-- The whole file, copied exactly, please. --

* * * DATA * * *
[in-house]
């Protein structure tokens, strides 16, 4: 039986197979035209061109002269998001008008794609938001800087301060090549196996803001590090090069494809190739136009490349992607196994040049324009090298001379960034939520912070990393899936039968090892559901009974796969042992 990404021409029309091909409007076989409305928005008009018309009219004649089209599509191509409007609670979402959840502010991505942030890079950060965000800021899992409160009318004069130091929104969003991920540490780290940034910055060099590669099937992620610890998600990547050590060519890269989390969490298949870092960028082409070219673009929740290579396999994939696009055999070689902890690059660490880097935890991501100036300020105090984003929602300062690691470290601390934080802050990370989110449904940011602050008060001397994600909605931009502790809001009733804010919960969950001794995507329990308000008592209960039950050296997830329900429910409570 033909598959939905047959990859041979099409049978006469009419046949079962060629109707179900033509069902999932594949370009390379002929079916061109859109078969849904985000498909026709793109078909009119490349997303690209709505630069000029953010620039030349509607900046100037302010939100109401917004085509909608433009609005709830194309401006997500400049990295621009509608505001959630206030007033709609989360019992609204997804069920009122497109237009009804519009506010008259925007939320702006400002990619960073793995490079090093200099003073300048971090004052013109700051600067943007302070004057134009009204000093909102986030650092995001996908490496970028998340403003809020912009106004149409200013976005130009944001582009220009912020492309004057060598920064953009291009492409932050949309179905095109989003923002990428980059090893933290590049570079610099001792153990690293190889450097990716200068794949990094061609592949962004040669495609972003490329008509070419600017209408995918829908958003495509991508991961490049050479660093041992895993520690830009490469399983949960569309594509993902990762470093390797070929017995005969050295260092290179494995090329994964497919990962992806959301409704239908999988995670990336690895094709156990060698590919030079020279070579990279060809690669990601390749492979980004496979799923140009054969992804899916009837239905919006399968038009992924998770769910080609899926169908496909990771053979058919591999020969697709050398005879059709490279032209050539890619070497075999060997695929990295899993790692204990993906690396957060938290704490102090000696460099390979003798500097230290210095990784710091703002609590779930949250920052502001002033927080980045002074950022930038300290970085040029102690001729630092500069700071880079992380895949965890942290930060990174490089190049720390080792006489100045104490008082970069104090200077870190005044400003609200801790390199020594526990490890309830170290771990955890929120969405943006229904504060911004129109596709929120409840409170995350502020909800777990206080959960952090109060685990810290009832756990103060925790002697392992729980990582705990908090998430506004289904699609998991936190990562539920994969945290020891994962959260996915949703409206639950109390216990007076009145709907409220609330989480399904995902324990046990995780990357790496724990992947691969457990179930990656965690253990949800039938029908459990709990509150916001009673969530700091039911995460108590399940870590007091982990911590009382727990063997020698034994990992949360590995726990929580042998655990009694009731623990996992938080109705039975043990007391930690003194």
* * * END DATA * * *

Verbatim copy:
[in-house]
């Protein structure tokens, strides 16, 4: 039986197979035209061109002269998001008008794609938001800087301060090549196996803001590090090069494809190739136009490349992607196994040049324009090298001379960034939520912070990393899936039968090892559901009974796969042992 990404021409029309091909409007076989409305928005008009018309009219004649089209599509191509409007609670979402959840502010991505942030890079950060965000800021899992409160009318004069130091929104969003991920540490780290940034910055060099590669099937992620610890998600990547050590060519890269989390969490298949870092960028082409070219673009929740290579396999994939696009055999070689902890690059660490880097935890991501100036300020105090984003929602300062690691470290601390934080802050990370989110449904940011602050008060001397994600909605931009502790809001009733804010919960969950001794995507329990308000008592209960039950050296997830329900429910409570 033909598959939905047959990859041979099409049978006469009419046949079962060629109707179900033509069902999932594949370009390379002929079916061109859109078969849904985000498909026709793109078909009119490349997303690209709505630069000029953010620039030349509607900046100037302010939100109401917004085509909608433009609005709830194309401006997500400049990295621009509608505001959630206030007033709609989360019992609204997804069920009122497109237009009804519009506010008259925007939320702006400002990619960073793995490079090093200099003073300048971090004052013109700051600067943007302070004057134009009204000093909102986030650092995001996908490496970028998340403003809020912009106004149409200013976005130009944001582009220009912020492309004057060598920064953009291009492409932050949309179905095109989003923002990428980059090893933290590049570079610099001792153990690293190889450097990716200068794949990094061609592949962004040669495609972003490329008509070419600017209408995918829908958003495509991508991961490049050479660093041992895993520690830009490469399983949960569309594509993902990762470093390797070929017995005969050295260092290179494995090329994964497919990962992806959301409704239908999988995670990336690895094709156990060698590919030079020279070579990279060809690669990601390749492979980004496979799923140009054969992804899916009837239905919006399968038009992924998770769910080609899926169908496909990771053979058919591999020969697709050398005879059709490279032209050539890619070497075999060997695929990295899993790692204990993906690396957060938290704490102090000696460099390979003798500097230290210095990784710091703002609590779930949250920052502001002033927080980045002074950022930038300290970085040029102690001729630092500069700071880079992380895949965890942290930060990174490089190049720390080792006489100045104490008082970069104090200077870190005044400003609200801790390199020594526990490890309830170290771990955890929120969405943006229904504060911004129109596709929120409840409170995350502020909800777990206080959960952090109060685990810290009832756990103060925790002697392992729980990582705990908090998430506004289904699609998991936190990562539920994969945290020891994962959260996915949703409206639950109390216990007076009145709907409220609330989480399904995902324990046990995780990357790496724990992947691969457990179930990656965690253990949800039938029908459990709990509150916001009673969530700091039911995460108590399940870590007091982990911590009382727990063997020698034994990992949360590995726990929580042998655990009694009731623990996992938080109705039975043990007391930690003194």